There are many low-cost places to retire to in Panama. For those who enjoy the slower pace of rural living, Chiriquí Province, where I live, offers a delightful climate, easy convenience, and a quality lifestyle in an affordable retirement destination. While the city of David offers all the amenities of a good-sized city and the town of Boquete is a favored expat haven, some of the smaller towns in the area combine access to these desirable features with a lower cost of living.
Dolega is one such small town in Chiriquí Province in western Panama. The four-lane highway that runs north and south between David and Boquete runs right through Dolega, so it’s easy to find. A new pedestrian overpass marks the main turnoff into town, at the Municipal Palace, shaded by a gigantic mango tree. Dolega is the administrative seat of the district of the same name, which encompasses a total of nine towns such as Los Anastacios, Dos Rios, Los Algarrobos and Potrerillos.
In the surrounding countryside you’ll see pasture land for cattle and horses and fields of plantings and flowers for local nurseries. Looking to the north you can see the outline of Baru Volcano in the distance on a clear day. Off to the east the layers of the Continental Divide hide in the haze, with rugged peaks broken up by flat plateaus.
Rural-Living at a Low Cost
Dolega is a typical rural town in Chiriquí, home to working families with modest houses. The central plaza features a soccer field outlined with a sidewalk and occasional benches. The main church stands on one side, overseeing the activities of its parishioners. Driving along the main street you pass this scene, and the speed bumps require that you go slowly so you can take it all in! The Police Station faces the central square, usually with a small gathering of officers and residents mingling near the open doorway. Further along, the elementary school is on the right, and at the edge of town rests the cemetery with its white stone tombs and colorful flower offerings.
In town you’ll find a few grocery stores, a couple of pharmacies, hardware stores and agricultural suppliers. Local eateries are popular, serving up rice and beans, fried plantains, roasted chicken and fried fish, as well as rich, flavorful soups like Sancocho (chicken and root vegetables) or Costilla de Carne (beef ribs), all for just a few bucks. There’s an occasional car wash business, gas stations and no-frills bars hawking cold Panamanian beers and the national beverage, Seco, made with sugar cane.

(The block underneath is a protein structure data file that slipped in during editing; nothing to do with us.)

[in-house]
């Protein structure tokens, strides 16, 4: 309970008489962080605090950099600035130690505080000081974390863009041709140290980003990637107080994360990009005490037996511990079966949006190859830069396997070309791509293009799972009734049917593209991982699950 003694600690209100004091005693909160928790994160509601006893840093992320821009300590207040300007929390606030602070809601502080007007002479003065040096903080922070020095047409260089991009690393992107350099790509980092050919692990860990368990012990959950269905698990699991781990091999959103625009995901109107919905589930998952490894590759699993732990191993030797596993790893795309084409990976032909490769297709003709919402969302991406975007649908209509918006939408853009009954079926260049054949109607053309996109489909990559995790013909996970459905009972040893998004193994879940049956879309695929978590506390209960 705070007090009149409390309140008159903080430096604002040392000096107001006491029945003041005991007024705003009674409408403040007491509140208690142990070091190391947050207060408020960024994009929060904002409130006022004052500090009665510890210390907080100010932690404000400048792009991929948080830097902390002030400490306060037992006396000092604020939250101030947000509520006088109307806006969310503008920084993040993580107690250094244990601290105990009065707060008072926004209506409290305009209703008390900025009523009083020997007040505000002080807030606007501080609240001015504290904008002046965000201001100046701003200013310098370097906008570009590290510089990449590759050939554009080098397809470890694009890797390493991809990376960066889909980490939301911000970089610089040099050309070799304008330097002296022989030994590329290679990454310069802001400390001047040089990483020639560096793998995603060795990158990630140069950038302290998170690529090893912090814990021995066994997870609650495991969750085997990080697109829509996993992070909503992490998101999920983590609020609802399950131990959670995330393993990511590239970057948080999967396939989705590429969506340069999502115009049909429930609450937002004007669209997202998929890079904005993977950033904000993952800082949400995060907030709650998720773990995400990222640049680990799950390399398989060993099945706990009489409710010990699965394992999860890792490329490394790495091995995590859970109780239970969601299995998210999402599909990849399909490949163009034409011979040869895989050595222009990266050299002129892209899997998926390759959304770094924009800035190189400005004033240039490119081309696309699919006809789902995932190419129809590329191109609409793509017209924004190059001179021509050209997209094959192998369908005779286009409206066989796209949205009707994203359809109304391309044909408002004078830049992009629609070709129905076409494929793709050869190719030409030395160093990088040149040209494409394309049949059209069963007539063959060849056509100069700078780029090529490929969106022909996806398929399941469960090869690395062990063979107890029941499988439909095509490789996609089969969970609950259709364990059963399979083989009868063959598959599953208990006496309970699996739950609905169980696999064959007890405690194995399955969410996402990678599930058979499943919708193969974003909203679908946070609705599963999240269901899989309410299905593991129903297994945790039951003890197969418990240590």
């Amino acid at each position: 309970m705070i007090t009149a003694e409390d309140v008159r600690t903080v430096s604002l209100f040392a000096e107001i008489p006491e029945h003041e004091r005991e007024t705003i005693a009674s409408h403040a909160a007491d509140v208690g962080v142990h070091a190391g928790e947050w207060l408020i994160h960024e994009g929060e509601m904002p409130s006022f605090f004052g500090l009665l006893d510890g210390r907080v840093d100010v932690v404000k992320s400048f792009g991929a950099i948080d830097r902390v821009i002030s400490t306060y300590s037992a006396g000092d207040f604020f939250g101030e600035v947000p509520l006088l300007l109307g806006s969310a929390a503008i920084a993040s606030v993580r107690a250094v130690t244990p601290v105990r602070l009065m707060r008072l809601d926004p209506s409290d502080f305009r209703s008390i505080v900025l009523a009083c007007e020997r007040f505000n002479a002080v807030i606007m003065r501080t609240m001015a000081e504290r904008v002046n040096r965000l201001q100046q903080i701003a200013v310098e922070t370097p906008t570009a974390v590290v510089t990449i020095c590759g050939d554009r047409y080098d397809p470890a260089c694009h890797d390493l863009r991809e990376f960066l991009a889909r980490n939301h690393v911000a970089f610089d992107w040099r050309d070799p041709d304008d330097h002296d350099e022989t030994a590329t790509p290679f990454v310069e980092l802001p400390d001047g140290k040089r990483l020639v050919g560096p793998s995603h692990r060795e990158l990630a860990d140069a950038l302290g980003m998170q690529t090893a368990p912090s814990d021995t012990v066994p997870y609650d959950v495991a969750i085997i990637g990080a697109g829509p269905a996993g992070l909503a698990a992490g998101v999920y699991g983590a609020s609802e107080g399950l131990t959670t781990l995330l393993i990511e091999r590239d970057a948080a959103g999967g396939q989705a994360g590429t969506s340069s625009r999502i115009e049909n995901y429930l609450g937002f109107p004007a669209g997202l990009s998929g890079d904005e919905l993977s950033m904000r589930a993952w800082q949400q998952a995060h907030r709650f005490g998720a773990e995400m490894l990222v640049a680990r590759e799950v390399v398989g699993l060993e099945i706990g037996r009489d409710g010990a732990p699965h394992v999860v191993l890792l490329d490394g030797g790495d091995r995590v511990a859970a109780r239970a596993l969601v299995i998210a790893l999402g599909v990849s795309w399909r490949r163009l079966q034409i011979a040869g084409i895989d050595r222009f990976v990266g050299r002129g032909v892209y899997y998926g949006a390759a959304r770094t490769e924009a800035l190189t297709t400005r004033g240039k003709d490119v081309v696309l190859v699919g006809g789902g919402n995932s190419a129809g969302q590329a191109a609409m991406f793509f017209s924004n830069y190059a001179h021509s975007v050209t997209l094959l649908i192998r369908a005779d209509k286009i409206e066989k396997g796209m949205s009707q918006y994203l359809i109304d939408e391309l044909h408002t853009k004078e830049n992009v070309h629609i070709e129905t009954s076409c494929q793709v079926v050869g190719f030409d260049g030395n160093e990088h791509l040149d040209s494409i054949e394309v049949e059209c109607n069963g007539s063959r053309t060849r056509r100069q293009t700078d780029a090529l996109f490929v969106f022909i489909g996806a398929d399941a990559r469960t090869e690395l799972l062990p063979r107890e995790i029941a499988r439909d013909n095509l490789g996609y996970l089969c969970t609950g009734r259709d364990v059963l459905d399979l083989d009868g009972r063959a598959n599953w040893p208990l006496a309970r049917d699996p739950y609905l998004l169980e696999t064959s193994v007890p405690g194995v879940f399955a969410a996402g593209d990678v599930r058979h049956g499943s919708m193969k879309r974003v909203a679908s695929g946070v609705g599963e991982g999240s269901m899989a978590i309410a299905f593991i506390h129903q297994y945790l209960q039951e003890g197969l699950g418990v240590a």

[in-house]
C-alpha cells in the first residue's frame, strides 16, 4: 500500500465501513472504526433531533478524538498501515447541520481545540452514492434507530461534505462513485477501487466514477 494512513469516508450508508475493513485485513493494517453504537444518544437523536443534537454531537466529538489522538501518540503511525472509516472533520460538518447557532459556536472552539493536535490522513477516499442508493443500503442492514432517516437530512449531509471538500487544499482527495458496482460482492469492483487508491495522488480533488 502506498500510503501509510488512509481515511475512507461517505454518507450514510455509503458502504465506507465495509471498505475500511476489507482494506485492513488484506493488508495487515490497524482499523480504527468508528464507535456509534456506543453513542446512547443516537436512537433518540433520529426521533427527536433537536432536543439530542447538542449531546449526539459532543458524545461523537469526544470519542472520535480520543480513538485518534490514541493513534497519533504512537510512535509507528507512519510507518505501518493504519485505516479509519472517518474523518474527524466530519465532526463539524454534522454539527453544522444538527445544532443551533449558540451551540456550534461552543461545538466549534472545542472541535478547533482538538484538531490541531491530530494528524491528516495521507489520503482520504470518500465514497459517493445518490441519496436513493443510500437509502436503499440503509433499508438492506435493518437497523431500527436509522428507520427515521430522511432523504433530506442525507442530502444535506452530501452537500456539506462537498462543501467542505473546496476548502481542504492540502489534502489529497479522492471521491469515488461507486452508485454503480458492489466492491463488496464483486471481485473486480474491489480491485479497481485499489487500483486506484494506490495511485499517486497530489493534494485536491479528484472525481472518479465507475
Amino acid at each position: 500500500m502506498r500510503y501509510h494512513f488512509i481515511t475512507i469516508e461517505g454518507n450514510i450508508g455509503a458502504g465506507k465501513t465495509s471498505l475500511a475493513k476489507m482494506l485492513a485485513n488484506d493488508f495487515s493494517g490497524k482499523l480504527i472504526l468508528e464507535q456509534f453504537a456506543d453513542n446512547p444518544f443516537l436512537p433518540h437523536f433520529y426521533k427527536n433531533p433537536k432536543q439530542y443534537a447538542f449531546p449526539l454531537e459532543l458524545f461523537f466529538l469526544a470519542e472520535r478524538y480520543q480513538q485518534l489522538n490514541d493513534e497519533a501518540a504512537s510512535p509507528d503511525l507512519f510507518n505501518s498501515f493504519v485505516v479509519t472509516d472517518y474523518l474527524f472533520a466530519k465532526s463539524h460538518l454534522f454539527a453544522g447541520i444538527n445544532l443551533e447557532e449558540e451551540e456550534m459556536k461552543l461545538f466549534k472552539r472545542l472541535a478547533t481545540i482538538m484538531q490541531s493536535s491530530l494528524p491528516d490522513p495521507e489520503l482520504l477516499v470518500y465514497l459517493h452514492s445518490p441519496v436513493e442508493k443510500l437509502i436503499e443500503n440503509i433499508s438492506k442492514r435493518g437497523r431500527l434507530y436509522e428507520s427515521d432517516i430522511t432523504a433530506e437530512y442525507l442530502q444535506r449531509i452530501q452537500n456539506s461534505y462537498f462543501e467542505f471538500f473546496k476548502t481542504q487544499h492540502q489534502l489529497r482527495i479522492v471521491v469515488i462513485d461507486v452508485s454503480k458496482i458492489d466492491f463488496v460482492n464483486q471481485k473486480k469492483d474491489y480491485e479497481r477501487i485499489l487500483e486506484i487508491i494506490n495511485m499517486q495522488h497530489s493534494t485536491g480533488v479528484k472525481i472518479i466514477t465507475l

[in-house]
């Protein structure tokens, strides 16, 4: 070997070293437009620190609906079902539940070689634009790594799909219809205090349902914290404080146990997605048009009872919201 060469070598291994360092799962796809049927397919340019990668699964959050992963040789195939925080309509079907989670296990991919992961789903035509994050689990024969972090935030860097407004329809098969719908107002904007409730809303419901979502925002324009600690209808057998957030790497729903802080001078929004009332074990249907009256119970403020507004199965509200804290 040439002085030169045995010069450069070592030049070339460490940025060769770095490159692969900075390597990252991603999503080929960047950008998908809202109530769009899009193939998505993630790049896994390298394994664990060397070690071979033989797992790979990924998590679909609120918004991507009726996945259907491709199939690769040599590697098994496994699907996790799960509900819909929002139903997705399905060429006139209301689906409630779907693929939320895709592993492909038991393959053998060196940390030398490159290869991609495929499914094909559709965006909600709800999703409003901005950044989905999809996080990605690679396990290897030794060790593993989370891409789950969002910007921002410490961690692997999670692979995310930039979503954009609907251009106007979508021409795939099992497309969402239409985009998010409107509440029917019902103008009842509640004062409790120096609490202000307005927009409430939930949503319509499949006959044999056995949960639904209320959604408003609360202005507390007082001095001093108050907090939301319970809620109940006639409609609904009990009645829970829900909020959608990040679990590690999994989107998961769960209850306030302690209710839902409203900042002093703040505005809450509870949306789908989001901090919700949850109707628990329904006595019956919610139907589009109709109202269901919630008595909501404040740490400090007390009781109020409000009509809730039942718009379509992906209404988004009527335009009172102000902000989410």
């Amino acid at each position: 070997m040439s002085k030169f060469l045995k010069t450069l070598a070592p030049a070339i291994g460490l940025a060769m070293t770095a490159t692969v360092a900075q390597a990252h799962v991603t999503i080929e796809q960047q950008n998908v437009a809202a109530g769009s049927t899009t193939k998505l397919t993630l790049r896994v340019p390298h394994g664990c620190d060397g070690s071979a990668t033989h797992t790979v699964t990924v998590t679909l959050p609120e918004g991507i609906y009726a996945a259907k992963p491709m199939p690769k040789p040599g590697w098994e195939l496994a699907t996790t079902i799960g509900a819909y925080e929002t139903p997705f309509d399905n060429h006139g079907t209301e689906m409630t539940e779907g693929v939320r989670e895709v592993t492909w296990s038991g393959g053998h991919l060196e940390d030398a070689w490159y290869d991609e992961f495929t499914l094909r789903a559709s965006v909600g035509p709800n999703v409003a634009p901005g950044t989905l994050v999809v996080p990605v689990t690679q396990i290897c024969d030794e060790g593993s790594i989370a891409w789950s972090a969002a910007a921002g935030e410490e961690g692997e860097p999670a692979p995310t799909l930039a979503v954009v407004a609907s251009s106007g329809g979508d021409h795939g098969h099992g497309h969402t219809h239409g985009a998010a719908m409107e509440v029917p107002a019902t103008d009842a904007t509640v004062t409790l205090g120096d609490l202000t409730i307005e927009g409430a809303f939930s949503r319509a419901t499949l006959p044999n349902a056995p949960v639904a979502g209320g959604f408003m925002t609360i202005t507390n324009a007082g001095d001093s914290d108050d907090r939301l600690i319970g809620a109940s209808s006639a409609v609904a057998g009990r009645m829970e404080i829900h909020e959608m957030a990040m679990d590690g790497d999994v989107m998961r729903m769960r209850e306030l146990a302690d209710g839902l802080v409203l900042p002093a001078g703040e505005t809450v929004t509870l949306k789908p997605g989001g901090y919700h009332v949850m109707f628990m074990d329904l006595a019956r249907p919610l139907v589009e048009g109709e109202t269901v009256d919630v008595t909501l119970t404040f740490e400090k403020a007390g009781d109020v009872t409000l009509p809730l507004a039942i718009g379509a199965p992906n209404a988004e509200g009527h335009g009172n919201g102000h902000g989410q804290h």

But there’s not much more in Dolega, so most folks go to nearby David to work, shop and take care of business, and many older children attend private schools in David. As a result, public transportation is frequent, inexpensive and safe, with Coaster-style buses running constantly between Dolega and David, and taxis roaming everywhere for fares. Larger buses run a regular route from Dolega up to Boquete, stopping at all points in between. Bus fares are less than $2 and you could live in Dolega without a vehicle and have no problem getting around locally.
A Small Group of Expats
While Dolega does not draw a lot of expats, it does have its share. A much-loved bookstore, The Book Mark, sits on the west side of the highway in a residence framed by old trees. This business was opened by an expat over 15 years ago and became the best English-language bookstore outside of Panama City (and some would say in all of Panama). The founder has since passed on, the business is now up for sale, and those of us who rely on The Book Mark for our reading material sincerely hope a new owner comes along soon.
Just up the highway another long-time expat has an open-air restaurant, the Brandin’ Iron, where he prepares both local dishes and American favorites like pizza, burgers and sandwiches. A little bit farther on the right is Chiriquí Storage, a self-storage facility and home of the monthly Flea Market that attracts crowds of Chiricanos (natives of Chiriquí Province) and foreigners alike.
An American-owned canine center is located outside of town on the way to Potrerillos. Howling Success K-9 Center offers obedience classes, grooming services and boarding for all breeds of dogs. And if you feel like exploring just a bit more, the turn-off toward Volcan will take you to The Zapadora, a unique home furnishings and décor showroom created by an adventurous woman from Australia.
If you’re looking for property here, there isn’t any agency dedicated to Dolega, but realtors in both David and Boquete have property listings for sale and for rent in and around Dolega.
House prices start at less than $100,000 for a modest two-bedroom home, and rents are affordable at around $400 a month for a furnished two-bedroom property. A few new housing developments have increased the supply of affordable housing in this area, and for those who want to build you can find well-priced lots or acreage.
Dolega may be a good choice for those seeking low-cost living in a quiet environment, and for those willing to adapt to the local community, while at the same time being close enough to the commercial center of David and the social center of Boquete to enjoy them both.
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